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The Irish media – cheerleaders for austerity


Irish Media – A study of Irish press coverage of austerity between 2008 and 2012 conducted at University College Dublin confirms that the media have been relentless cheerleaders for austerity. The case is so overwhelming that it may even surprise proponents of austerity. The full report is available here (or from this author by email).


Ireland has distinguished itself among European countries by implementing austerity at the outset of the current crisis, while a number of other governments reacted by first enacting Keynesian stimulus packages, in parallel to bailing out their banks, before turning to austerity. Austerity might be good for elites, but it attacks ordinary people by cutting government spending on social services, health care and welfare. It seeks to make labour more ‘flexible’ by dismantling and downgrading work conditions and protections to give more power to employers over employees. On top of that, it raises regressive taxes like the VAT and encourages privatisation of state-owned enterprises and assets, often sold to investors at bargain prices.


European authorities themselves have announced explicitly, and even proudly, that austerity is used to attack the welfare state and ordinary people. Mario Draghi, the ECB president, declared in an interview with the Wall Street Journal that the European ‘traditional social contract is obsolete’ and that ‘there is no escape from tough austerity measures’. He further said that continuing ‘shocks’ would ‘force countries into structural changes in labor markets’. Accordingly, Europe’s population faces repeated attacks from corporate and political elites, a fact noted by the New York Times recently when it observed that ‘Americanized labor policy is spreading in Europe’. It remarked that in 2008, 1.9 million Portuguese private sector workers were covered by collective bargaining agreements, but that the number is now down to 300,000. Greece has cut its minimum wage by almost a fourth, Ireland and Spain have frozen it, and in general labour protections have been reduced in peripheral Europe, so that austerity is ‘radically changing the nature of Europe’s society’. The developments will transform so deeply the social fabric that the chief economist of the International Labour Organisation described them as ‘the most significant changes since World War II’.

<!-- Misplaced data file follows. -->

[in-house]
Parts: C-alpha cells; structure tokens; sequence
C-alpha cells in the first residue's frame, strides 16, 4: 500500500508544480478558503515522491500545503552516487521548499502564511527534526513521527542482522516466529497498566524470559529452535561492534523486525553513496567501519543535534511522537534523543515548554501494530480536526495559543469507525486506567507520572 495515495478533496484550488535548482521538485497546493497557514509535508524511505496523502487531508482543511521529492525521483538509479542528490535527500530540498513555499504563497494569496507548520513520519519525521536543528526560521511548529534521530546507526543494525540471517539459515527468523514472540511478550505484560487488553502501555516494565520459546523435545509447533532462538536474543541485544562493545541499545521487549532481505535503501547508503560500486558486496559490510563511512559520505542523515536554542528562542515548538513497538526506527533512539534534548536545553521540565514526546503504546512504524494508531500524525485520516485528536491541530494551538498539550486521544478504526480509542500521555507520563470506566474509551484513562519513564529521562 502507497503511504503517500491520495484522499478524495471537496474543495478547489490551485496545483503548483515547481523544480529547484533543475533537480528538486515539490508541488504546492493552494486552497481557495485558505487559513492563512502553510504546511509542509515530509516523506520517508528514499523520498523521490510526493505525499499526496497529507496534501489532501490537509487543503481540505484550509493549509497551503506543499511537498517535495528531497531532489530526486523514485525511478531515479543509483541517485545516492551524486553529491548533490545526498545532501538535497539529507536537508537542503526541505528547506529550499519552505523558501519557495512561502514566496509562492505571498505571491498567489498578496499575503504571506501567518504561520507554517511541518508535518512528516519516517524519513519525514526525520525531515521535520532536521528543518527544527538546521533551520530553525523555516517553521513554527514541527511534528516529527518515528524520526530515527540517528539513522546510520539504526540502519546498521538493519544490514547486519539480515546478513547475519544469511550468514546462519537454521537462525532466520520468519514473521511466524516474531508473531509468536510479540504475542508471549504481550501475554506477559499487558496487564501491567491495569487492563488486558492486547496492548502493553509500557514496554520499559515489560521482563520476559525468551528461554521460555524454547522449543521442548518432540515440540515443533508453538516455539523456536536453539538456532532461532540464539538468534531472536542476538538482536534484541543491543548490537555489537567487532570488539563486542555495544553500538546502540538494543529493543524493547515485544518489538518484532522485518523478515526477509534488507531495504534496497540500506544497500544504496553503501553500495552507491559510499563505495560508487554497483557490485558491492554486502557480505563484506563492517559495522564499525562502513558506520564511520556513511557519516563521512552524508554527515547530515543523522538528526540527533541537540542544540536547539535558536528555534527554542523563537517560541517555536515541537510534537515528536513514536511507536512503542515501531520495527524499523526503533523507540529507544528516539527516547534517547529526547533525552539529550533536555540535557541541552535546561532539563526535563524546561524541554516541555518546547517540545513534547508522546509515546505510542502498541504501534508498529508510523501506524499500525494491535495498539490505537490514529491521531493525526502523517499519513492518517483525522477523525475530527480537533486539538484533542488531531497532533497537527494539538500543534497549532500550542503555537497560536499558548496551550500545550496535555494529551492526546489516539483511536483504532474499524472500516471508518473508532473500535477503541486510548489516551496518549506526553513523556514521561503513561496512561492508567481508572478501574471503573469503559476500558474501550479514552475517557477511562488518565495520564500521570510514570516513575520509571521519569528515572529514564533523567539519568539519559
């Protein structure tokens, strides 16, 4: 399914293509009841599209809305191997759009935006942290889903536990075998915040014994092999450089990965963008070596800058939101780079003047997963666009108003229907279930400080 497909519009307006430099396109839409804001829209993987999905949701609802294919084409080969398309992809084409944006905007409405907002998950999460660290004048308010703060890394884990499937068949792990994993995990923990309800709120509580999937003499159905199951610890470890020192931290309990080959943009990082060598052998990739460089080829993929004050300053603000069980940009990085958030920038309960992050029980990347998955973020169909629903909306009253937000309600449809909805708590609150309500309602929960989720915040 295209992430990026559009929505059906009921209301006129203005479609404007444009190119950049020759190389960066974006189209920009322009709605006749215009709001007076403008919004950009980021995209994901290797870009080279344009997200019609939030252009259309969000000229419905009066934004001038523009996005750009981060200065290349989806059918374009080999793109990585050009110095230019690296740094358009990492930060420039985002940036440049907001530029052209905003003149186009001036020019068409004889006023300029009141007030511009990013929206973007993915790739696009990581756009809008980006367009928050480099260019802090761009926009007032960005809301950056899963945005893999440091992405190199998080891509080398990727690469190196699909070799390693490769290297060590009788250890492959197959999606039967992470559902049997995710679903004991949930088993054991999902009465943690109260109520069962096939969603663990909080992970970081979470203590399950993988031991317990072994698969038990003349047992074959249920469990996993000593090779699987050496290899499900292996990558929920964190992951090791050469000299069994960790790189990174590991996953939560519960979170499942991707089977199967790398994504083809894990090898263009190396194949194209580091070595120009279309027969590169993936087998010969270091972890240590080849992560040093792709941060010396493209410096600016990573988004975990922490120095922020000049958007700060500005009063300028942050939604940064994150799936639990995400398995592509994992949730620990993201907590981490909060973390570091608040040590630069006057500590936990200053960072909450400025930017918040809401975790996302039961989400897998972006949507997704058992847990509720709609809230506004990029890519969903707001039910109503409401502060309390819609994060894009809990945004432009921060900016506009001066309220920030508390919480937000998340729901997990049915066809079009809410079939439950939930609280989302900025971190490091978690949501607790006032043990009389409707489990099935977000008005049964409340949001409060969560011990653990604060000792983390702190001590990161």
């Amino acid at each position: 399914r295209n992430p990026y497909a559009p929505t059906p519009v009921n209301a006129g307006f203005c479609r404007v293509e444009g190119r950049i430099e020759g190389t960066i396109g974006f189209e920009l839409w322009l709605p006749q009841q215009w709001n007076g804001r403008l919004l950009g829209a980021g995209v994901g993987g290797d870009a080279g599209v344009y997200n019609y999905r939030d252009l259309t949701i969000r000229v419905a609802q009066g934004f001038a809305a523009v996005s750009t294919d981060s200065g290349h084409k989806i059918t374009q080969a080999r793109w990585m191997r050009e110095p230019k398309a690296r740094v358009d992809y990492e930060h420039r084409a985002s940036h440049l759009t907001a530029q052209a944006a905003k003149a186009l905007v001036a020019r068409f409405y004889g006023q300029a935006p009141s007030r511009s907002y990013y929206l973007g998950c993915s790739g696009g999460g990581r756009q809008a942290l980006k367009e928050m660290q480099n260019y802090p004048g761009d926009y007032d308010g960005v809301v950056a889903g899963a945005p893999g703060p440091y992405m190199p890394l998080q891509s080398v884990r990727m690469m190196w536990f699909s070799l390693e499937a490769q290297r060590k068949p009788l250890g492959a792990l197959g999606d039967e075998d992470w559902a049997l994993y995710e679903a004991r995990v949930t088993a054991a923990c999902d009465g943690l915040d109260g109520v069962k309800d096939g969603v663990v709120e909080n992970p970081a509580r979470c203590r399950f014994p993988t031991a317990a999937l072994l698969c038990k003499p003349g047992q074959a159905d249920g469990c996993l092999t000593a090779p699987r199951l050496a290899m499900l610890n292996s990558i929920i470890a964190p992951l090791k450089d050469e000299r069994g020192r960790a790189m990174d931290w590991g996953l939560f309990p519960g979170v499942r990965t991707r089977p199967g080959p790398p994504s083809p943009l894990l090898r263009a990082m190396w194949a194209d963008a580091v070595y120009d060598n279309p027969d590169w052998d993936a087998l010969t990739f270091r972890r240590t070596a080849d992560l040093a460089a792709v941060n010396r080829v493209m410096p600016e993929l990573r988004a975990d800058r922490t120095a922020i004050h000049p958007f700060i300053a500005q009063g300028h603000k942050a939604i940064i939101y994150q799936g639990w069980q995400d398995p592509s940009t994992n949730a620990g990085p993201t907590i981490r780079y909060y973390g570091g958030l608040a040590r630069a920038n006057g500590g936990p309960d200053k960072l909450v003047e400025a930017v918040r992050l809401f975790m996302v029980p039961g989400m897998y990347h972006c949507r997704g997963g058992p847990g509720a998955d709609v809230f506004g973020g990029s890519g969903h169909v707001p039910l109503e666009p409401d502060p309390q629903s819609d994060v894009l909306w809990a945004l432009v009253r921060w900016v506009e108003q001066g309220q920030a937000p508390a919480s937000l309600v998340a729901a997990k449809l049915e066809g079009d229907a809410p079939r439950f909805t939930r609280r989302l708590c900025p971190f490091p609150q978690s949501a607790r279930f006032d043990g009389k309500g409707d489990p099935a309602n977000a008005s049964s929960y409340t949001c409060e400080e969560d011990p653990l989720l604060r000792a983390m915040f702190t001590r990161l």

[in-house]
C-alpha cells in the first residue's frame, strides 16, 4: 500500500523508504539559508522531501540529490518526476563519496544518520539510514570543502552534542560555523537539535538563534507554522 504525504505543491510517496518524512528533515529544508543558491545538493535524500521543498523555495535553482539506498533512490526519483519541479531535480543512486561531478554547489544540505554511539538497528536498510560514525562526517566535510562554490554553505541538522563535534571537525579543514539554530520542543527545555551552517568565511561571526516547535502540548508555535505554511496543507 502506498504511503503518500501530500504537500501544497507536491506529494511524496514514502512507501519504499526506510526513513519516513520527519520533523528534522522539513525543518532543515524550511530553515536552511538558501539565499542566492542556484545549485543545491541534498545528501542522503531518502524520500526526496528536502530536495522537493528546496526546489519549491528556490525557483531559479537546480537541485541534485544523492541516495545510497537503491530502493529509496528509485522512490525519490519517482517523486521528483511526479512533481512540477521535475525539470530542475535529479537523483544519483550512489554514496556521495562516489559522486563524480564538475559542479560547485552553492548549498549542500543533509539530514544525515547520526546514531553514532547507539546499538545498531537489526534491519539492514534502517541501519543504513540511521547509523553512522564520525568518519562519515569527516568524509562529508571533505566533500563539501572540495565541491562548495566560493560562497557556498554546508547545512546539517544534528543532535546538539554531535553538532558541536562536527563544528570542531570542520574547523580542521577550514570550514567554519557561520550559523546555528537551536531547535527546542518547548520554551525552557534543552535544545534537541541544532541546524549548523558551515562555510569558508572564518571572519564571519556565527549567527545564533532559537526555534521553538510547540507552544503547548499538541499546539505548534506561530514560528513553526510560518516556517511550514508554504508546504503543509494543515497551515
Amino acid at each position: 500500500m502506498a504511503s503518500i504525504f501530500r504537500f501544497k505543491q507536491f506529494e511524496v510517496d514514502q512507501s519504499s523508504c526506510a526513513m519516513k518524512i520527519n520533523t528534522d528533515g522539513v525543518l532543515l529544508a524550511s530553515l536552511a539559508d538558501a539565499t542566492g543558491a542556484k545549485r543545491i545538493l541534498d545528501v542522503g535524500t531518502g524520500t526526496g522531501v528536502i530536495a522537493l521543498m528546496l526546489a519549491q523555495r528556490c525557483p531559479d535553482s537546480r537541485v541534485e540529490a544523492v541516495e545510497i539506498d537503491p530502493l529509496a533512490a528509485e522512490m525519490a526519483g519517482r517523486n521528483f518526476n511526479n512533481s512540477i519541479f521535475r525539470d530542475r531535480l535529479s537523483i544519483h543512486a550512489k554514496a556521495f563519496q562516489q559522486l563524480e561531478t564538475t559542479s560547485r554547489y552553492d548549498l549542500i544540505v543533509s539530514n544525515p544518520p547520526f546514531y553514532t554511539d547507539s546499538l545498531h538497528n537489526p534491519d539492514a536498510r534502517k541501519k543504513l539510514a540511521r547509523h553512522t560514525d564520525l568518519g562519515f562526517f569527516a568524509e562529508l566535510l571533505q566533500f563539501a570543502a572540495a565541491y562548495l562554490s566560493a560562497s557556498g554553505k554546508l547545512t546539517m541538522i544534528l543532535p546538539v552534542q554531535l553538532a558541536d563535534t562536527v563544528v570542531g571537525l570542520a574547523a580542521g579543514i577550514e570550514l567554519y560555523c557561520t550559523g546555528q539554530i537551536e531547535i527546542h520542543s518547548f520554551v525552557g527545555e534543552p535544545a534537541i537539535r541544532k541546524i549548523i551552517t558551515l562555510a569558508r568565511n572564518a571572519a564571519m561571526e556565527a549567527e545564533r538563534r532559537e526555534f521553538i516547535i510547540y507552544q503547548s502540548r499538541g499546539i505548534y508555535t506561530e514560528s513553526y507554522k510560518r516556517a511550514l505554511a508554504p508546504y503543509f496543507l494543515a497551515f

Therefore, in order for elites to convince the population that austerity is good for them, or to reduce the intensity of protests against it, a lot of ideological work is needed. This is when the media step in.


Ireland might be a somewhat special case on the European media landscape because all its major news outlets are right-of-centre. While that’s bad for those who want to know what is really going on, it’s good for the Irish and European elites who want a favourable spin on their policies.

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